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Trio of States Propose New Laws and Policies for a Regulated Kratom Market

Last fall, opponents of kratom tried to make their voices heard with municipal bans and another attempt at statewide action. 

In just the first few days of 2023, proponents of kratom back are answering back with a roar in multiple states as advocates attempt to ensure a regulated, safe market for consumers and sellers. 

A trio of states are taking up the kratom question in attempts to establish a regulated market for both kratom sales and distribution. And although the bills and efforts are at different stages of the legislative process, advocates are hoping to keep the momentum from federal legislation filed in December rolling with state-level action on this side of the New Year. 

Legislation was filed this past week in both Florida and Virginia this week to attempt to establish a regulated kratom market, while the first state to sign kratom legislation into law is looking to take further steps. All of this action comes just weeks after “landmark” legislation was introduced in Congress in an attempt to turn the tides toward legal, regulated markets for kratom. 

That ‘kratom question’ has been seemingly in a state of back-and-forth since United States policy makers started to try and find a legislative solution to the substance. Six states banned kratom around the same time in 2016 that the Drug Enforcement Agency attempted to schedule kratom. That attempt was met with resistance from community members, medical professionals and members of congress, and was withdrawn that same year. 

Lawmakers in Mississippi have pledged to try and become the seventh state to ban the substance, joining a number of municipalities who have taken action against the substance as a push to prohibition popped up late last year. With the legislative advances of this past week, however, it appears that the pendulum of momentum may be about to swing back in advocates favor.

For Florida, this will be the second consecutive legislative session after state senator Joe Gruters reintroduced a nearly identical bill to one that died in committee last March. Gruters bill attempts to establish a “Florida Kratom Consumer Protection Act” and sets basic rules for a regulated kratom market available to consumers at least 21 years old. The bill made it through two committees and fell one short of making the senate floor, with Gruders hoping to clear that final hurdle this year to bring the bill to the floor. 

That legislation contains many of the same features of a bill introduced by Virginia state delegate Hyland Fowler. Both were introduced by Republican lawmakers in chambers that are controlled by their party, and in states that also have Republican governors. Both set the legal age for purchase at 21, and both set terms for limitations on kratom processors. 

The bills make it illegal to “sell, prepare, distribute, or expose for sale” kratom products that are “adulterated with a dangerous non-kratom substance that affects the quality or strength to such a degree that it may injure a customer” or any kratom product that contains a “poisonous or otherwise deleterious ingredient that is not kratom.” The proposed legislation also formalizes punishments for kratom products that are adulterated with controlled substances.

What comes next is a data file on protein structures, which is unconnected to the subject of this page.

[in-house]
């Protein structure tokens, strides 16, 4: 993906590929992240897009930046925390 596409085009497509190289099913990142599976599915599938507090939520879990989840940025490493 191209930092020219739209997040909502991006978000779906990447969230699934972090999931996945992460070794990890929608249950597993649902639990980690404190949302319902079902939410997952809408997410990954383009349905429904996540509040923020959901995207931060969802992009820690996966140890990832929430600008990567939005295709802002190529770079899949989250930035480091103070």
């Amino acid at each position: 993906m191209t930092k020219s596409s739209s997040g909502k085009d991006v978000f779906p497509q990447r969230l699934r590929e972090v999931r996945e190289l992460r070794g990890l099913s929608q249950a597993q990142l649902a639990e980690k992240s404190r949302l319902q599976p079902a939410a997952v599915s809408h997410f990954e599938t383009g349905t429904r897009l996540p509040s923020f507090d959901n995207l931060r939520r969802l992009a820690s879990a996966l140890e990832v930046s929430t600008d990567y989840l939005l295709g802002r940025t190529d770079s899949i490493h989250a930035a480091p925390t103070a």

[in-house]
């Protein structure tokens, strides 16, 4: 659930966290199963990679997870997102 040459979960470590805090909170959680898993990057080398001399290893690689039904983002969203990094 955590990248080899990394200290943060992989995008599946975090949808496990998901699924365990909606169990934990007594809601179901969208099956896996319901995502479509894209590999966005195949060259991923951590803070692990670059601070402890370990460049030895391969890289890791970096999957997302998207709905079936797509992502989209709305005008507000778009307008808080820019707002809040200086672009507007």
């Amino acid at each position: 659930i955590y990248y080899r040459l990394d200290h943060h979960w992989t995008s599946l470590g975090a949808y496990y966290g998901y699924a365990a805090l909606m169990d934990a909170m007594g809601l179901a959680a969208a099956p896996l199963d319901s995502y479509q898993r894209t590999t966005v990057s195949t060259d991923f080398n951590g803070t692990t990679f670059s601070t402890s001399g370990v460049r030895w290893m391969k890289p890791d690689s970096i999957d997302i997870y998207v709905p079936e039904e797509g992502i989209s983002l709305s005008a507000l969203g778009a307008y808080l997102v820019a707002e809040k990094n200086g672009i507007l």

What’s significant about this most recent push is that it matches similar legislation passed last year in Colorado through a Democratic state house, and that was signed by a Democratic governor. Less than a year later, Colorado is also looking to expand on its own “Regulation of Kratom Processors” act. 

As part of the regulated kratom market in Colorado, the Department of Revenue was required to study the feasibility of regulating the substance, and submit a report for legislative recommendations. That report was released last week, and includes both similarities and next steps from the proposed legislation in Florida and Virginia. 

One area where the two overlap is on what the Colorado report deems “Products Permitted.” In both proposed laws, kratom products that contain synthetic alkaloids would not be fit for sale–in the report by Colorado’s DOR, it is recommended to permit kratom products that contain or are derived from its “natural botanical form.” The discussion in all three states also focuses intently on labeling requirements, with the Colorado report recommending a more detailed approach to labeling that includes storage conditions and sets font sizes in addition to the same manufacturer information that is included in the two proposed bills. 

The Colorado report was also “tasked with considering alternatives to regulation”, but in the first bullet point of that section concluded it “does not recommend” a course of action where the General Assembly does not act. In addition to burdening local authorities and law enforcement with a task that could create “potentially contradictory standards”, the report concludes that the actions to extend the existing law is the best path to providing protections for consumers and producers alike. 

“The Department believes the recommendations contained in this report strike a balance between the viewpoints of various stakeholders and represent an appropriate initial regulatory structure while providing the Department and other state agencies authority to adapt to the emerging and evolving kratom market.”

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